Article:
After a 3-foot drop in water levels on Lake St. Clair last summer many marinas are ready to embark on an expensive reality this spring.
The Detroit Yacht Club on Belle Isle has started a $1.036 million dredging project and the cost will be shared by club members who directly benefit from the dredging of its harbor.
Closer to home in the quaint Macomb County community of Harrison Township is Belle Maer Harbor, where a proposed dredging project is expected to cost about $80,000. Marina ownership will pay the bill.
It all adds up for private marinas on the Detroit River and Lake St. Clair that were left out when Governor Rick Snyder announced plans last month to fund public harbor dredging across the state.
In Macomb County the two public sites are proposed for improvements: Black River at Lake St. Clair Metropark and the Clinton River.
“I do know that the Black River is going to be dredged, and I believe Clinton River is supposed to be dredged,” said state Sen. Jack Brandenburg, R-Harrison Township. “There are many public waterways across the state being dredged, but no money allocated for private waterways.”
Brandenburg, and nine other legislators, recently introduced Senate Bill No. 215, which if approved will provide for low interest loans for private marinas in need of dredging.
“This bill won’t cost taxpayers anything,” Brandenburg said. “My bill calls for this: a marina operator can borrow money from a bank and the state and it will be cheap – a 3½ percent prime rate and pay it back over 20 years. No one has to worry about getting paid back because the state would guarantee it.
“The bill … is referred to the Outdoors Recreation Committee in the Senate and it will go from there. I will shepherd it through Senate and House and hope the governor signs it.”
Brandenburg said he would like to get more than just two areas in Macomb County dredged, which is why he wants another $30 million funding for dredging of private waterways.
“That would be an appropriations bill,” Brandenburg noted.
“Private waterways are every bit as important as public waterways,” he said. “My business is in Mount Clemens. I look at the river and it has to be dredged. All the private money from marina operators and they cannot take in all the boats they used to take because of low water.”
But dredging is expensive. Just ask Eric Foster of Belle Maer Harbor, a private marina in Harrison Township, who said he will dredge the marina at a cost between $40,000 and $80,000.
“We have a west-east flow and what happens is this southwest quadrant starts narrowing from the silt,” said Foster, who noted Belle Maer last dredged its channel in 2000.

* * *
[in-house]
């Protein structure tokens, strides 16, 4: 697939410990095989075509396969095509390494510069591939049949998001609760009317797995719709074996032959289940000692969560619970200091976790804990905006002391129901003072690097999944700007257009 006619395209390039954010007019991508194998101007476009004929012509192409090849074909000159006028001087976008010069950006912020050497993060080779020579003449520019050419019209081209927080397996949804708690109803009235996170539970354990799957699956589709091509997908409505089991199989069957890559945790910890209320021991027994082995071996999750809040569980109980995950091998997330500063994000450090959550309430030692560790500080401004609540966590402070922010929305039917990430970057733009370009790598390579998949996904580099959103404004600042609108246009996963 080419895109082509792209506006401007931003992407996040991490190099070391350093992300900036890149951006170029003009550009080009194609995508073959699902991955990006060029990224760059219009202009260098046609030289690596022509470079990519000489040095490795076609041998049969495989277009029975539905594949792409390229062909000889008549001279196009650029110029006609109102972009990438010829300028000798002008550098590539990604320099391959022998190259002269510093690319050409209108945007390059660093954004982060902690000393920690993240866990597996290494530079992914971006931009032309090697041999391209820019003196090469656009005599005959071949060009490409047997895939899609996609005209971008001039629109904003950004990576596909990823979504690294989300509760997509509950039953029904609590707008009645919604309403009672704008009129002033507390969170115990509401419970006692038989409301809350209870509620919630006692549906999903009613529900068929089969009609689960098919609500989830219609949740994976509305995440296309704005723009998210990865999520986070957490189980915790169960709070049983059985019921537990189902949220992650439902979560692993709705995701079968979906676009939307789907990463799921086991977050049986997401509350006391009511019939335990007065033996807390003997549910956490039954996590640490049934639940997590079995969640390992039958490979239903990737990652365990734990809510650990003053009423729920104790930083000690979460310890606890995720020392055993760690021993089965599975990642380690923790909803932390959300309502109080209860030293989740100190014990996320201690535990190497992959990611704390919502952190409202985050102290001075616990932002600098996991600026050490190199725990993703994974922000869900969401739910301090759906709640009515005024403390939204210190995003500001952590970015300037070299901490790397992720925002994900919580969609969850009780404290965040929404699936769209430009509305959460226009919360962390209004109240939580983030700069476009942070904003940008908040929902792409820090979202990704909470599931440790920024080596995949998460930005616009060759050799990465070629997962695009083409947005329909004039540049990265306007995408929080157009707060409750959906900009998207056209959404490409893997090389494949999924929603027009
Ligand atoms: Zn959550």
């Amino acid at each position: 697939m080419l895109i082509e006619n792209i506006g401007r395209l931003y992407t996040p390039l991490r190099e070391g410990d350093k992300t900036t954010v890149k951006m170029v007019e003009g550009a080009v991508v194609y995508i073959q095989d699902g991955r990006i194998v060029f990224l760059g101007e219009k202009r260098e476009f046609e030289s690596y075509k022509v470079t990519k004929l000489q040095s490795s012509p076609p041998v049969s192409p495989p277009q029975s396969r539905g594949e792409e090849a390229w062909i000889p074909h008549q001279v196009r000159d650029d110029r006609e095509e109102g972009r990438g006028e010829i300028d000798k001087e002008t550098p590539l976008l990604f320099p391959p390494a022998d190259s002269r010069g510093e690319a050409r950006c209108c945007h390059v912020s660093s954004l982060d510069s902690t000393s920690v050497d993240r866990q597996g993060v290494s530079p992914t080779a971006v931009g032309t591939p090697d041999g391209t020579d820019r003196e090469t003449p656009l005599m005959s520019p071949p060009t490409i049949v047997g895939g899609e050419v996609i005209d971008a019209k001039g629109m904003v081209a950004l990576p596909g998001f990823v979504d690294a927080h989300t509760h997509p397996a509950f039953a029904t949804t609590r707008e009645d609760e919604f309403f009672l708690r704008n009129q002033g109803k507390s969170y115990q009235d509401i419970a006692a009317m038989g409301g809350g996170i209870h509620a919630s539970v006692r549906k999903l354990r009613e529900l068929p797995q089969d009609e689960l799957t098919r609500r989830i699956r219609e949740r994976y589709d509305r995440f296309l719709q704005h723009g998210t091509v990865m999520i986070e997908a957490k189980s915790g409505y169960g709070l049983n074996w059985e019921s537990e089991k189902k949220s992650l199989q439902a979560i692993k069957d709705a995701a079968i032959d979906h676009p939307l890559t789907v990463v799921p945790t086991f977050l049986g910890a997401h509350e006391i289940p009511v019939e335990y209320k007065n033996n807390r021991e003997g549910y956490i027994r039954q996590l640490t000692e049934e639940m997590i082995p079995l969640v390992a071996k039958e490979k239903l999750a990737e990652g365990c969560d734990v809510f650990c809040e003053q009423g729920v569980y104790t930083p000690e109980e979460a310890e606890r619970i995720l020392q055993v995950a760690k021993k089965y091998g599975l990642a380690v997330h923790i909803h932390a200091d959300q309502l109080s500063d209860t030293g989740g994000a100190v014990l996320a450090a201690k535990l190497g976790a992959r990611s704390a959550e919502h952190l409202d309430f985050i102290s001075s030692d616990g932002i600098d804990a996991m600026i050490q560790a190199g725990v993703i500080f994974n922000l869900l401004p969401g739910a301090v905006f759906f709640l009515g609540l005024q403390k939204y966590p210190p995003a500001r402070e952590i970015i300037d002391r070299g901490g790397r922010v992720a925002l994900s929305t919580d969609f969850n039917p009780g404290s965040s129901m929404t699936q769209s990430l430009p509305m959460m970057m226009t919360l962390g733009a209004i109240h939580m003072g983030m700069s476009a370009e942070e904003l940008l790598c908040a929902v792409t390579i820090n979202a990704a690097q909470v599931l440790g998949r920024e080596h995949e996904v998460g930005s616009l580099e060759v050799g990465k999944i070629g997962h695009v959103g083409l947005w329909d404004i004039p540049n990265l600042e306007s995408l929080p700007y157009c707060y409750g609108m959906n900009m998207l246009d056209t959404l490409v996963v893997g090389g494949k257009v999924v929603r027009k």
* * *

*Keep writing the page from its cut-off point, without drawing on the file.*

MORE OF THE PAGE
“Most every marina (and canal) on the lake has to get out to the lake,” Foster said. “The boaters need to get out of from their private canals and marinas to access the lake. It should be the state’s responsibility.”
Foster has asked the Department of Environmental Quality to look at ways they can help reduce “the cost of dredging, permitting, and speeding up the process to get dredging projects going.”
Foster, who has been at Belle Maer for 29 years, has been working with Brandenburg’s office because private marinas get no money from the state.
“The problem with the Governor Snyder’s proposal – and I appreciate the $21 million allocated, but nothing is there for public waterways,” Brandenburg offered. “All those private waterways, marinas, restaurants, gas docks, private homeowners – they need help to pay taxes.
“The problems facing our waterways need to be addressed immediately and a long-term strategy to maintain them needs to be developed,” he said. “Dredging plans needs to be developed that will allow Michigan harbors, ports and waterways to be accessible.”
Fisher noted there are 56 small dredging projects the U.S. Army Corps of Engineers is responsible for each year, but the Corps will only dredge four projects this year.
“There are no loans for dredging,” Foster said. “The private marinas need realization – there is going to be no money from the state, even though we are the majority of boaters.”
Belle Maer Harbor fronts on the Anchor Bay section of Lake St. Clair with interior canals and consists of approximately 59 acres.
Still, Foster said he is looking forward to a great 2013 boating season.
“We will get a bump in water levels in spring and more importantly from up in the Lake Superior Basin where we get our water from,” said Foster. “Hopefully, we are going to get this spring bouncer. The snow pack and Superior Basin has been more normal this year.
“As far as the lake, we’re keeping more positive,” he said. “We’re going to get through it. As long as they (government) understand the boating industry is good for Michigan. And people here can’t survive without the summer boaters.”
The Michigan Boating Industries Association applauded the introduction of Brandenburg’s legislation.
“This is another great example of our state’s leadership working together to help Michigan’s boating industry, which is critical to Michigan’s future,” said MBIA Board Chairman Jim Coburn. “We commend the sponsors of this bill for their fine work in revitalizing a program that worked successfully in the past to help Michigan’s boaters.”
Michigan ranks as one of the top states in the nation in registered watercraft. Recreational boating brings a $3.9 billion economic impact to the state.